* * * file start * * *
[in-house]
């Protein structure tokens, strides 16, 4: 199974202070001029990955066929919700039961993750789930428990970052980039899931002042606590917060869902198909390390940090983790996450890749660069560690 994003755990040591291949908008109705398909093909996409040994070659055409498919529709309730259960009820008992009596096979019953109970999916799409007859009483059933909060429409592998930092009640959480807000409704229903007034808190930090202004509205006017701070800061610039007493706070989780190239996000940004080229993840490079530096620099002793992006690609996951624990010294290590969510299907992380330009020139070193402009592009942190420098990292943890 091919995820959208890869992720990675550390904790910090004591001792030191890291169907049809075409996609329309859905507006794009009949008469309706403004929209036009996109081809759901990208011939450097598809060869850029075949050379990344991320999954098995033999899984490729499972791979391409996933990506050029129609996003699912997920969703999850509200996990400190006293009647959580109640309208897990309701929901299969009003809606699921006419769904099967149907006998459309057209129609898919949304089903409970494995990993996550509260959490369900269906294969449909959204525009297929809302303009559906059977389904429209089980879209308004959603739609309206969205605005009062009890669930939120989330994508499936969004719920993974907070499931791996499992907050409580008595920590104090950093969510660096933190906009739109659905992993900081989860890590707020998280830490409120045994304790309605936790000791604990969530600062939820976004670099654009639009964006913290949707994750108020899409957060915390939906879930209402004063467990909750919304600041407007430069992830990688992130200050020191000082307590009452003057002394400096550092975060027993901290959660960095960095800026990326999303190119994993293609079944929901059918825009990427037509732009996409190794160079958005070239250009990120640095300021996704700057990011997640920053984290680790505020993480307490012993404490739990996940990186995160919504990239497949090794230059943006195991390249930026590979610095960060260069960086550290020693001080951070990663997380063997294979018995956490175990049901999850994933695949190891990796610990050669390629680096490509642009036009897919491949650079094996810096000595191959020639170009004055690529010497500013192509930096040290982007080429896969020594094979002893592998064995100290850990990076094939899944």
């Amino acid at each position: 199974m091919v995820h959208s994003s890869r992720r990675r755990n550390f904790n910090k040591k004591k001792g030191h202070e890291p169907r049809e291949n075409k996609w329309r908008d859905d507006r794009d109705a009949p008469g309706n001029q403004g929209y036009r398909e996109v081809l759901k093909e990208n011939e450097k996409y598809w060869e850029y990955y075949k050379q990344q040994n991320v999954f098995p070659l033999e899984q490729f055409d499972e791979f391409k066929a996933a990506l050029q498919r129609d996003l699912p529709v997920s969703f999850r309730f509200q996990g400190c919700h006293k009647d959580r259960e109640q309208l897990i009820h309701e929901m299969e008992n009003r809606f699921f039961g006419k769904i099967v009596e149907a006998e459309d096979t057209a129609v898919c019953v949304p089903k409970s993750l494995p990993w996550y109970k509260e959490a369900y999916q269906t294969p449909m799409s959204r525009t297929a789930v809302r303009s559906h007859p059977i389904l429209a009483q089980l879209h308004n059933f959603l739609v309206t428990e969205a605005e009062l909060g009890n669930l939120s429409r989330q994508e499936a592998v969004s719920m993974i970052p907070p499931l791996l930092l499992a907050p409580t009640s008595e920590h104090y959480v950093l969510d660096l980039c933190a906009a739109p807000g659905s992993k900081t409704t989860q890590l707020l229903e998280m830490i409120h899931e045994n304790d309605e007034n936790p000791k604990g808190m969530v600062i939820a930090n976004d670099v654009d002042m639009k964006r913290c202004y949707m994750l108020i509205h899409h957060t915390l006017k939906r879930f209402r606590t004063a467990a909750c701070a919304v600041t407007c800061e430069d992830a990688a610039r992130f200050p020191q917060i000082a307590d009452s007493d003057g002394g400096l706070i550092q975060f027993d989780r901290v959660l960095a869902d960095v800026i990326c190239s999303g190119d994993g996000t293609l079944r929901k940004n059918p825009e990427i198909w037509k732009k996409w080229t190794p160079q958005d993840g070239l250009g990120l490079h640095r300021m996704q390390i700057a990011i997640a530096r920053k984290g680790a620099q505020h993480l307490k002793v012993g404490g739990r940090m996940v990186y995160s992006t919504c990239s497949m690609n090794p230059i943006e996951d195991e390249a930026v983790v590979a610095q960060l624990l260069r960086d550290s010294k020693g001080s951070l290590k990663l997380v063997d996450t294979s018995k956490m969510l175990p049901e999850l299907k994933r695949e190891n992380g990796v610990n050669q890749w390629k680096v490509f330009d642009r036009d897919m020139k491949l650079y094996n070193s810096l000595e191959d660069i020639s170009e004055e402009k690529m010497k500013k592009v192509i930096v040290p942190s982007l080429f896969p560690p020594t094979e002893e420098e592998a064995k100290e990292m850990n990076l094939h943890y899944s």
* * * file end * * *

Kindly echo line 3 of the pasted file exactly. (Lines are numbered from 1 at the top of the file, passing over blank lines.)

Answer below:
């Amino acid at each position: 199974m091919v995820h959208s994003s890869r992720r990675r755990n550390f904790n910090k040591k004591k001792g030191h202070e890291p169907r049809e291949n075409k996609w329309r908008d859905d507006r794009d109705a009949p008469g309706n001029q403004g929209y036009r398909e996109v081809l759901k093909e990208n011939e450097k996409y598809w060869e850029y990955y075949k050379q990344q040994n991320v999954f098995p070659l033999e899984q490729f055409d499972e791979f391409k066929a996933a990506l050029q498919r129609d996003l699912p529709v997920s969703f999850r309730f509200q996990g400190c919700h006293k009647d959580r259960e109640q309208l897990i009820h309701e929901m299969e008992n009003r809606f699921f039961g006419k769904i099967v009596e149907a006998e459309d096979t057209a129609v898919c019953v949304p089903k409970s993750l494995p990993w996550y109970k509260e959490a369900y999916q269906t294969p449909m799409s959204r525009t297929a789930v809302r303009s559906h007859p059977i389904l429209a009483q089980l879209h308004n059933f959603l739609v309206t428990e969205a605005e009062l909060g009890n669930l939120s429409r989330q994508e499936a592998v969004s719920m993974i970052p907070p499931l791996l930092l499992a907050p409580t009640s008595e920590h104090y959480v950093l969510d660096l980039c933190a906009a739109p807000g659905s992993k900081t409704t989860q890590l707020l229903e998280m830490i409120h899931e045994n304790d309605e007034n936790p000791k604990g808190m969530v600062i939820a930090n976004d670099v654009d002042m639009k964006r913290c202004y949707m994750l108020i509205h899409h957060t915390l006017k939906r879930f209402r606590t004063a467990a909750c701070a919304v600041t407007c800061e430069d992830a990688a610039r992130f200050p020191q917060i000082a307590d009452s007493d003057g002394g400096l706070i550092q975060f027993d989780r901290v959660l960095a869902d960095v800026i990326c190239s999303g190119d994993g996000t293609l079944r929901k940004n059918p825009e990427i198909w037509k732009k996409w080229t190794p160079q958005d993840g070239l250009g990120l490079h640095r300021m996704q390390i700057a990011i997640a530096r920053k984290g680790a620099q505020h993480l307490k002793v012993g404490g739990r940090m996940v990186y995160s992006t919504c990239s497949m690609n090794p230059i943006e996951d195991e390249a930026v983790v590979a610095q960060l624990l260069r960086d550290s010294k020693g001080s951070l290590k990663l997380v063997d996450t294979s018995k956490m969510l175990p049901e999850l299907k994933r695949e190891n992380g990796v610990n050669q890749w390629k680096v490509f330009d642009r036009d897919m020139k491949l650079y094996n070193s810096l000595e191959d660069i020639s170009e004055e402009k690529m010497k500013k592009v192509i930096v040290p942190s982007l080429f896969p560690p020594t094979e002893e420098e592998a064995k100290e990292m850990n990076l094939h943890y899944s």